South Carolina From A to Z
SC Public Radio

"P" is for Pratt, Nathaniel Alpheus (1834-1906). Chemist, engineer, inventor. At the outbreak of the Civil War, Pratt, a native Georgian was named assistant chief of the Confederate States Nitre and Mining Bureau at Augusta. He was responsible for securing domestic supplies of raw materials for the manufacturing of gunpowder. He moved to Charleston after the war. In his wartime search for minerals, he realized that the rocky nodules he had discovered around Charleston Neck were phosphate of lime.

Host of “Making It Grow” and Clemson Extension Agent Amanda McNulty and fellow agent Tony Melton discuss the best practices for insect control in your Fall vegetable garden.

House Spider

Aug 23, 2018
The Southern House Spider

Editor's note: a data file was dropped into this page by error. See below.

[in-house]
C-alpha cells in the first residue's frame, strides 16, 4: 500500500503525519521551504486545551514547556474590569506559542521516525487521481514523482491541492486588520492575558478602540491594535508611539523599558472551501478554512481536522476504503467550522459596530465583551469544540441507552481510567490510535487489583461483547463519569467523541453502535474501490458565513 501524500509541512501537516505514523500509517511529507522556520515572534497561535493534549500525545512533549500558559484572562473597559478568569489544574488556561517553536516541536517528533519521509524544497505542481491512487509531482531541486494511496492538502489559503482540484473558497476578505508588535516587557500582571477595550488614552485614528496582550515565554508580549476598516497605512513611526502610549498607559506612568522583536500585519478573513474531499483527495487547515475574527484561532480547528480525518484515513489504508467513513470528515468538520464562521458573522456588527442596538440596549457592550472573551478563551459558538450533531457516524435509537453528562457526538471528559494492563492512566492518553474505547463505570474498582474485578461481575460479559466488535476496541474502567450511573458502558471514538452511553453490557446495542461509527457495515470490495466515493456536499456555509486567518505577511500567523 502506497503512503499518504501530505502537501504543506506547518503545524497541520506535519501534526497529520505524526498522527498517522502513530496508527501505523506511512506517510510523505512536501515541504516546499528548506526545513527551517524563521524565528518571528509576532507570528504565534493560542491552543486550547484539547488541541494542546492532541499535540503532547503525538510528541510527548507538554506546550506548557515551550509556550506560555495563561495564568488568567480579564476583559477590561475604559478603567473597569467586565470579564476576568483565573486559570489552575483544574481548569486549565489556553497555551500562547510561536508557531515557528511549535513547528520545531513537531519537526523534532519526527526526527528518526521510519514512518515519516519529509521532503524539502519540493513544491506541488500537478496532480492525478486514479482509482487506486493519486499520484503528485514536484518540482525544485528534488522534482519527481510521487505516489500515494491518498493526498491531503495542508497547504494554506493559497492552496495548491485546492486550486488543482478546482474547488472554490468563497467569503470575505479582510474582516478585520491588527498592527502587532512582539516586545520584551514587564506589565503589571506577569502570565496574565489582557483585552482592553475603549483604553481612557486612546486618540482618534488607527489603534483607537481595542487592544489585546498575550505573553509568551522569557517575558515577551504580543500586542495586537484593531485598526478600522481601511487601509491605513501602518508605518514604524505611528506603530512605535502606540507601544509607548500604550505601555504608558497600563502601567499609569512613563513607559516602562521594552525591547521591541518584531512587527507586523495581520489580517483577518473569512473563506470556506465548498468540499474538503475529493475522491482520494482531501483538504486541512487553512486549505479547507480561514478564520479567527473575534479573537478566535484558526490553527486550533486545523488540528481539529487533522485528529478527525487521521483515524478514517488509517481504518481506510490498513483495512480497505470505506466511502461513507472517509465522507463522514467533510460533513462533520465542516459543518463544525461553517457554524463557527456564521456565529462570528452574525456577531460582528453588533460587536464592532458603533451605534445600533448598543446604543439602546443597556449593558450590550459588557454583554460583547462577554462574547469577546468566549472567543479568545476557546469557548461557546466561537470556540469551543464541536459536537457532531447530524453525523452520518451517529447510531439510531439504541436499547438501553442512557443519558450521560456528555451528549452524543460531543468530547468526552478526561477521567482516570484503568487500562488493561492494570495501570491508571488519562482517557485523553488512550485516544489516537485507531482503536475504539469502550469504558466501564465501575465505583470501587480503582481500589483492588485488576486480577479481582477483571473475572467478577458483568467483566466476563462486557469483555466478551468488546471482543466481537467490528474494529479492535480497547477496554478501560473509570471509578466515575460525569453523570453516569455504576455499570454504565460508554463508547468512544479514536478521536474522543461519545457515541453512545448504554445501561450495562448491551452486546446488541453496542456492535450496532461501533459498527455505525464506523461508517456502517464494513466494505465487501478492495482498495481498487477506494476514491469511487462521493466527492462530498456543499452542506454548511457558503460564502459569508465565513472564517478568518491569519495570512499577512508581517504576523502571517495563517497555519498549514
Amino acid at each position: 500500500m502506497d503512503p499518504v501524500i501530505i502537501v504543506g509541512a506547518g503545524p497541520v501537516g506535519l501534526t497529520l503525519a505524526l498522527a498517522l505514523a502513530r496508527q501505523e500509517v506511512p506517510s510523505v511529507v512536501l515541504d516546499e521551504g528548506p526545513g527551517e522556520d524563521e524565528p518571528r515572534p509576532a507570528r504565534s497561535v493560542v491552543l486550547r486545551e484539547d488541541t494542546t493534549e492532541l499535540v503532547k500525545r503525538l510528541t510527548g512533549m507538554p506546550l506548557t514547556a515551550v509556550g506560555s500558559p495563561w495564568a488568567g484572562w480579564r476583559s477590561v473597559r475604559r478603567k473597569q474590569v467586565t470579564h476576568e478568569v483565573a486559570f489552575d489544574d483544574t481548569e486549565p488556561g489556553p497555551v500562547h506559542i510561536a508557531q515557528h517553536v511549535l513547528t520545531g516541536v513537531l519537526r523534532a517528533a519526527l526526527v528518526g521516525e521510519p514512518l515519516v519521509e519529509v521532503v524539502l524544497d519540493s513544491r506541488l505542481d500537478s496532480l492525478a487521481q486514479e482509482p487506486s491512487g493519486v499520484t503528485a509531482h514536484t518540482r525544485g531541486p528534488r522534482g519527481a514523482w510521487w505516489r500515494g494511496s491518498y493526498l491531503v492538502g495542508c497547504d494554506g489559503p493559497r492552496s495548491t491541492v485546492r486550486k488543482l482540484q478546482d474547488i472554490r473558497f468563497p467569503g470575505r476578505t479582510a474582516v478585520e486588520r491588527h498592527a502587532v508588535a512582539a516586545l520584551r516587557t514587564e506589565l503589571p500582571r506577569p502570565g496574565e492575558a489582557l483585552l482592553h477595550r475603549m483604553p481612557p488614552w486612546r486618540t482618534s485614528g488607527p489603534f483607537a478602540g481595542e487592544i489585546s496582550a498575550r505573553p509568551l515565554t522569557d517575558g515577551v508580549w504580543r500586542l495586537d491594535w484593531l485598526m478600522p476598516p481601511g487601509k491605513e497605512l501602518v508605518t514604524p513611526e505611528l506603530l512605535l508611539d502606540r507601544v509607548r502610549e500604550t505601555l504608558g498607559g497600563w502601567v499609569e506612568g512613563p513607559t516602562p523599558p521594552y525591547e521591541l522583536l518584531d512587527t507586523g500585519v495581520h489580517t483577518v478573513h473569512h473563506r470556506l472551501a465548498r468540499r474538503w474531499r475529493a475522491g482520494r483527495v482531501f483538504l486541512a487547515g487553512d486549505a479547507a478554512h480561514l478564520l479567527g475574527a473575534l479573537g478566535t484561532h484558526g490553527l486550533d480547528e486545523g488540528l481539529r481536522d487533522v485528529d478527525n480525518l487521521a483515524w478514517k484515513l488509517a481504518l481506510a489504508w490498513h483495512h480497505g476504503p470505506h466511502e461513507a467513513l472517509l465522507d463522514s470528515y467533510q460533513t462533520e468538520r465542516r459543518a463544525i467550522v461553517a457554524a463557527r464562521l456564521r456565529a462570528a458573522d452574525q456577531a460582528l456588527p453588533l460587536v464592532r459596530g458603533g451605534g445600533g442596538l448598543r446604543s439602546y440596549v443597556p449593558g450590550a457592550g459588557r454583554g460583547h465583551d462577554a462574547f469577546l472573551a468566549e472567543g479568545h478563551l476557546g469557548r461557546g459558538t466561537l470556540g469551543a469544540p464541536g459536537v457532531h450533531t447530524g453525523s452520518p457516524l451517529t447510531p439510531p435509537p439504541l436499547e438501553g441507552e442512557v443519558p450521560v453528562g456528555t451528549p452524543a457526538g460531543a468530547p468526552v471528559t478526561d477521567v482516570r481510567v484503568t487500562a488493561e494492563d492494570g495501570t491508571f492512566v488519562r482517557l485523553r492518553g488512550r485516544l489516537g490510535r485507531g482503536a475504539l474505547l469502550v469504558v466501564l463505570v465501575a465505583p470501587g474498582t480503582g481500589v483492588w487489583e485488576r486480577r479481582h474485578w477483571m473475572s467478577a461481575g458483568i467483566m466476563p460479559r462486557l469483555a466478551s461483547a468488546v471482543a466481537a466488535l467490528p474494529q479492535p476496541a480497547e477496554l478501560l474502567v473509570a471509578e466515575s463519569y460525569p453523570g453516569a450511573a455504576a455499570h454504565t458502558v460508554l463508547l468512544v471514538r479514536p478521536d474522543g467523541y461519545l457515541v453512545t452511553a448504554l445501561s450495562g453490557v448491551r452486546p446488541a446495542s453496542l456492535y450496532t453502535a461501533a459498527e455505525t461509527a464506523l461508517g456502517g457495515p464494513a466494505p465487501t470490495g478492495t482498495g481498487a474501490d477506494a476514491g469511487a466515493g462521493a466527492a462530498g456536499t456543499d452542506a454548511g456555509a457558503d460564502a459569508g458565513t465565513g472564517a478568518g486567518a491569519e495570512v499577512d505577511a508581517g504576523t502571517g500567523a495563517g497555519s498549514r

Edward L. Manigault [CC BY 3.0 US], Clemson University Donated Collection, Bugwood.org

The Southern House Spider lives for two to four years.

File
Helena Lopes from Pexels

As Baby Boomers retire, their children, the Millennial generation, are coming into the workplace, behind the in-between Generation X.  University of South Carolina Sociology Professor Rob Ployhart says millennials differ from their predecessors in some key ways:  they are the first generation to grow up completely in the digital age, and they expect the companies they work for to be technologically savvy.  Certain ideas about millennials picture them as spoiled, self-obsessed techno-nerds that don’t want to work normal hours and need playtime at work, as evidenced by giant tech companies li

A Minute with Miles
SC Public Radio/Mary Noble Ours

Robert Schumann called taking the titles of musical compositions too literally “clumsy.” Schumann’s friend Franz Liszt, on the other hand, coined the term “program music,” and said that when a piece has a program, or story, the musical ideas should clearly reflect the unfolding of the story—although that’s the same Franz Liszt who attached a “program” to his symphonic poem Les Préludes long after he had actually written the music.


NatureNotes
SC Public Radio

A listener finds the skeletal remains of a wild turkey.